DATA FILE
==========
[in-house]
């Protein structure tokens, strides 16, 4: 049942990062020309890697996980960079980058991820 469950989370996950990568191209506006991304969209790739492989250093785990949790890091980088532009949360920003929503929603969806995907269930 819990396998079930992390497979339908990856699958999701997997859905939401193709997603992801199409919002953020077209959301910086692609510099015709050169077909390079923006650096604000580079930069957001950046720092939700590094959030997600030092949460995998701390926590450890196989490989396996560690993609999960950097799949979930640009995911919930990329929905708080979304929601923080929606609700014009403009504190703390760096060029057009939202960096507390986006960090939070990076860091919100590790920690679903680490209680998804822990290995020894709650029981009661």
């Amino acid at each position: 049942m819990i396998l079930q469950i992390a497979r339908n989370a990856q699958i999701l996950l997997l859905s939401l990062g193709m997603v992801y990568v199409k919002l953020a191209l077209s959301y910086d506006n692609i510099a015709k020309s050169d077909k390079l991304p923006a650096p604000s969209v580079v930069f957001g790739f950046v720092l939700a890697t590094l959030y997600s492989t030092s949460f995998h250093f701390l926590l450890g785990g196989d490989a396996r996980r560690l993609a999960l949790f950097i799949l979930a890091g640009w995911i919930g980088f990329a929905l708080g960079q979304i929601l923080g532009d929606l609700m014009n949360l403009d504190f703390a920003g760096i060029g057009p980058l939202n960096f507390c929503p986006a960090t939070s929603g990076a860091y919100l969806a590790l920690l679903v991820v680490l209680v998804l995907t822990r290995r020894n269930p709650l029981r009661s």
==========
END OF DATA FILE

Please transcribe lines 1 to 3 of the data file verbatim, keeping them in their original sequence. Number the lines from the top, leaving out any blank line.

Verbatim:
[in-house]
């Protein structure tokens, strides 16, 4: 049942990062020309890697996980960079980058991820 469950989370996950990568191209506006991304969209790739492989250093785990949790890091980088532009949360920003929503929603969806995907269930 819990396998079930992390497979339908990856699958999701997997859905939401193709997603992801199409919002953020077209959301910086692609510099015709050169077909390079923006650096604000580079930069957001950046720092939700590094959030997600030092949460995998701390926590450890196989490989396996560690993609999960950097799949979930640009995911919930990329929905708080979304929601923080929606609700014009403009504190703390760096060029057009939202960096507390986006960090939070990076860091919100590790920690679903680490209680998804822990290995020894709650029981009661």
């Amino acid at each position: 049942m819990i396998l079930q469950i992390a497979r339908n989370a990856q699958i999701l996950l997997l859905s939401l990062g193709m997603v992801y990568v199409k919002l953020a191209l077209s959301y910086d506006n692609i510099a015709k020309s050169d077909k390079l991304p923006a650096p604000s969209v580079v930069f957001g790739f950046v720092l939700a890697t590094l959030y997600s492989t030092s949460f995998h250093f701390l926590l450890g785990g196989d490989a396996r996980r560690l993609a999960l949790f950097i799949l979930a890091g640009w995911i919930g980088f990329a929905l708080g960079q979304i929601l923080g532009d929606l609700m014009n949360l403009d504190f703390a920003g760096i060029g057009p980058l939202n960096f507390c929503p986006a960090t939070s929603g990076a860091y919100l969806a590790l920690l679903v991820v680490l209680v998804l995907t822990r290995r020894n269930p709650l029981r009661s």